The AMoDeus source code is available on github in this repository, it is open-source and regularly updated and maintained by the AMoDeus team. We are very happy to add you as a contributor, please contact us if you are interested.
We have the following design principles that we enforce whenever possible, when writing contributions, please adhere to them:
- Files are as short as possible and have less than 200 lines of code in any case.
- Minimal redundancy.
- For mathematical operations that require exact precision we use the tensor library.
- Code should be documented and covered by tests.
For interested researchers, we present some AMoDeus scenarios available for testing and extension. The links lead to working directories containing all necessary files that can be used with the sequence ScenarioPreparer, ScenarioServer and ScenarioViewer as explained above, and in the main GitHub repository.
- San Francisco (ZIP, 8 MB): this scenario represents a static demand extracted from San Francisco taxi data available online. All trips that occurred on the first day of recordings, 17th of May, 2008, are included. The linkspeeds are adapted to match the travel times shown in the dataset. Original dataset from: M. Piorkowski, N. Sarafijanovic-Djukic and M. Grossglauser can be found here.
- Berlin (ZIP, 69.7 MB): the existing MATSim Open Berlin Scenario presented by D. Ziemke and K. Nagel and available here was altered such that all car trips now need to be served by autonomous mobility-on-demand in an efficient way.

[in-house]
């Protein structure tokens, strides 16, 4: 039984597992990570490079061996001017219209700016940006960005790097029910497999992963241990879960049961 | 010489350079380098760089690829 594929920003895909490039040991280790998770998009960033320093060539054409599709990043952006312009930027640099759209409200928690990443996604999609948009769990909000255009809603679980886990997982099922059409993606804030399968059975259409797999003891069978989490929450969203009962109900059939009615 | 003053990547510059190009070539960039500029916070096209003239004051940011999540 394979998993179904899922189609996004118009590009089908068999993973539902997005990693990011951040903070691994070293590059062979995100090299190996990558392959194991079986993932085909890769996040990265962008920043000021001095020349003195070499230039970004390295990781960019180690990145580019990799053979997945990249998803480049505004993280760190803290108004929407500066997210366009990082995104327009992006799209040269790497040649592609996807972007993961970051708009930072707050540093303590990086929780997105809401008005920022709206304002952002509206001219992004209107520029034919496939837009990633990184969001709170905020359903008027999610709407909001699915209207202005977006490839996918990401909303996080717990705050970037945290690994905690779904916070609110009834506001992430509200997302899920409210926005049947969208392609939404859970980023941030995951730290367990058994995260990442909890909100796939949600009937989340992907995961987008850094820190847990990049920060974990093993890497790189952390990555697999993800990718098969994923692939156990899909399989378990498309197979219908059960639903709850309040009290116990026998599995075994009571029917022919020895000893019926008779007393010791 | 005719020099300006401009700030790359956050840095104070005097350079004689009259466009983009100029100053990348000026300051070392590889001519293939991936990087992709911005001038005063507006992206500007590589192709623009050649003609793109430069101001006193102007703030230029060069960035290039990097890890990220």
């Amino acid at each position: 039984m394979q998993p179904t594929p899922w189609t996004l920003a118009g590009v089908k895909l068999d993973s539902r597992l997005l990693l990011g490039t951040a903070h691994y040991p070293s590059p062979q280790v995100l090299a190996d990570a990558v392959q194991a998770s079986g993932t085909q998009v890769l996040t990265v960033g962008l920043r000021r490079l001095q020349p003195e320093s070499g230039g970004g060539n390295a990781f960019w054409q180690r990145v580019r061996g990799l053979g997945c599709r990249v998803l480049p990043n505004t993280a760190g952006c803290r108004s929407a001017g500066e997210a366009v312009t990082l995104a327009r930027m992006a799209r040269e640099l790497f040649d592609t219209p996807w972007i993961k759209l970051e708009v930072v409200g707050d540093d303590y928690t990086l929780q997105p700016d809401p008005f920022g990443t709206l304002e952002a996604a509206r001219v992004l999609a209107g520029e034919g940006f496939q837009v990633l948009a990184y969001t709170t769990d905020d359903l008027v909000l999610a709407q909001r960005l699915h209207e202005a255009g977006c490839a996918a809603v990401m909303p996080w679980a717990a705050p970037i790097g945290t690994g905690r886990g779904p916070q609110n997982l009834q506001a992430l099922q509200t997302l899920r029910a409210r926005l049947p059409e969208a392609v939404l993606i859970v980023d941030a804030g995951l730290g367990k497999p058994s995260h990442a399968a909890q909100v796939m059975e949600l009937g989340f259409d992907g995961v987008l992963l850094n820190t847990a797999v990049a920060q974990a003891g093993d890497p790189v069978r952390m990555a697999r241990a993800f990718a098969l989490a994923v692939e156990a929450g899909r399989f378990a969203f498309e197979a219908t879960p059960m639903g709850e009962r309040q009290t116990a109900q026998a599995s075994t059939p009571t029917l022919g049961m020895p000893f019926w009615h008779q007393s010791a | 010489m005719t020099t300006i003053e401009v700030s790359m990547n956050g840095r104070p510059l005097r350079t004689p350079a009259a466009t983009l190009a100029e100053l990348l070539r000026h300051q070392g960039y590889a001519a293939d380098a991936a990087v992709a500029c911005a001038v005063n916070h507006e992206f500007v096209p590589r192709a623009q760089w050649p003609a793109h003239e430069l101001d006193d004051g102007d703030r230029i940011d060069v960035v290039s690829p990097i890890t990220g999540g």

- Santiago de Chile (ZIP, 51.1 MB): the scenario presented in this publication by B. Kickhöfer, D. Hosse, K. Turner and A. Tirachini available here was altered such that all public transportation and "colectivo" trips now have to berved efficiently with a fleet of robotic taxis.
- Tel Aviv (ZIP, 28.8 MB): the scenario presented by G. Ben-Dor, B. Dmitrieva, M. Maciejewski, J. Bischoff, E. Ben-Elia, and I. Benenson presented here was taken and the entire transportation demand (both public and private transportation) needs to be served with a fleet of autonomous vehicles.
If you use AMoDeus, we are happy if you cite us:
Claudio Ruch, Sebastian Hörl, and Emilio Frazzoli. Amodeus, a simulation-based testbed for autonomous mobility-on-demand systems. In: Proc. 21th IEEE Conf. Intelligent Transportation Systems, 2018.
The following research is based on AMoDeus software:
- Hörl, Sebastian, et al. "Fleet control algorithms for automated mobility: A simulation assessment for Zurich." Transportation Research. Part C, Emerging Technologies (2018).
AMoDeus™ was developed by the Institute of Dynamic Systems and Control at ETH Zürich in collaboration with the Institute for Transport Planning and Systems at ETH Zürich.
Contributors in alphabetical order:
Institute for Dynamic Systems and Control: Andrea Censi, Andreas Aumiller, Christian Fluri, Claudio Ruch, Emilio Frazzoli, Jan Hakenberg, Joel Gächter, Lukas Sieber, Marc Albert, Maximilien Picquet, Nicolo Ormezzano, Francesco Seccamonte, Samuel Stauber.
Institute for Transport Planning and Systems: Sebastian Hörl.
For feedback, inputs or to have an espresso break with us in Zürich, please contact Claudio Ruch: